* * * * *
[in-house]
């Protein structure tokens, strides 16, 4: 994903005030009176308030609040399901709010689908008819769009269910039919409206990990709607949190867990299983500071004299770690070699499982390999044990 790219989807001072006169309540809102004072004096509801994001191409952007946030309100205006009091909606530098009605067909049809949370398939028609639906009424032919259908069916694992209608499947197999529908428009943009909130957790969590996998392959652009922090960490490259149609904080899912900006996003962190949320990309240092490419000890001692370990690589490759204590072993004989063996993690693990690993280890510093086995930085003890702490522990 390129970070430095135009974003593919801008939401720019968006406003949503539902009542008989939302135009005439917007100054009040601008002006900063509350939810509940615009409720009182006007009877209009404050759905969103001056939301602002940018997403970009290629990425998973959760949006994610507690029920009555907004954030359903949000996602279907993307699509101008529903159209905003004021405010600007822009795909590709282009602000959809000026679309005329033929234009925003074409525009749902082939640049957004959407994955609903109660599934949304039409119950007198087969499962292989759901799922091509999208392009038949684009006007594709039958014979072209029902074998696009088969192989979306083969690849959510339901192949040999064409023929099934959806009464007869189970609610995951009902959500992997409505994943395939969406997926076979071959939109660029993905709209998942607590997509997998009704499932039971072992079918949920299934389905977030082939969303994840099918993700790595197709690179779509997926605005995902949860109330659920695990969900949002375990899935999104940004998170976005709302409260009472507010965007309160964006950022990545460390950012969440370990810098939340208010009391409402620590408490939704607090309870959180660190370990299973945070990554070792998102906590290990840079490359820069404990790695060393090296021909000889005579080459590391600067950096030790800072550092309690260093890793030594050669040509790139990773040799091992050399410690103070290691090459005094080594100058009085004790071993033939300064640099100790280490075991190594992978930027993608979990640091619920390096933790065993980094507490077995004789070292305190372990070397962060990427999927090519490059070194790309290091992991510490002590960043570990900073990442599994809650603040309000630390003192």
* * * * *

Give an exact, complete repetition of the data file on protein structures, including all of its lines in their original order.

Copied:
[in-house]
């Protein structure tokens, strides 16, 4: 994903005030009176308030609040399901709010689908008819769009269910039919409206990990709607949190867990299983500071004299770690070699499982390999044990 790219989807001072006169309540809102004072004096509801994001191409952007946030309100205006009091909606530098009605067909049809949370398939028609639906009424032919259908069916694992209608499947197999529908428009943009909130957790969590996998392959652009922090960490490259149609904080899912900006996003962190949320990309240092490419000890001692370990690589490759204590072993004989063996993690693990690993280890510093086995930085003890702490522990 390129970070430095135009974003593919801008939401720019968006406003949503539902009542008989939302135009005439917007100054009040601008002006900063509350939810509940615009409720009182006007009877209009404050759905969103001056939301602002940018997403970009290629990425998973959760949006994610507690029920009555907004954030359903949000996602279907993307699509101008529903159209905003004021405010600007822009795909590709282009602000959809000026679309005329033929234009925003074409525009749902082939640049957004959407994955609903109660599934949304039409119950007198087969499962292989759901799922091509999208392009038949684009006007594709039958014979072209029902074998696009088969192989979306083969690849959510339901192949040999064409023929099934959806009464007869189970609610995951009902959500992997409505994943395939969406997926076979071959939109660029993905709209998942607590997509997998009704499932039971072992079918949920299934389905977030082939969303994840099918993700790595197709690179779509997926605005995902949860109330659920695990969900949002375990899935999104940004998170976005709302409260009472507010965007309160964006950022990545460390950012969440370990810098939340208010009391409402620590408490939704607090309870959180660190370990299973945070990554070792998102906590290990840079490359820069404990790695060393090296021909000889005579080459590391600067950096030790800072550092309690260093890793030594050669040509790139990773040799091992050399410690103070290691090459005094080594100058009085004790071993033939300064640099100790280490075991190594992978930027993608979990640091619920390096933790065993980094507490077995004789070292305190372990070397962060990427999927090519490059070194790309290091992991510490002590960043570990900073990442599994809650603040309000630390003192």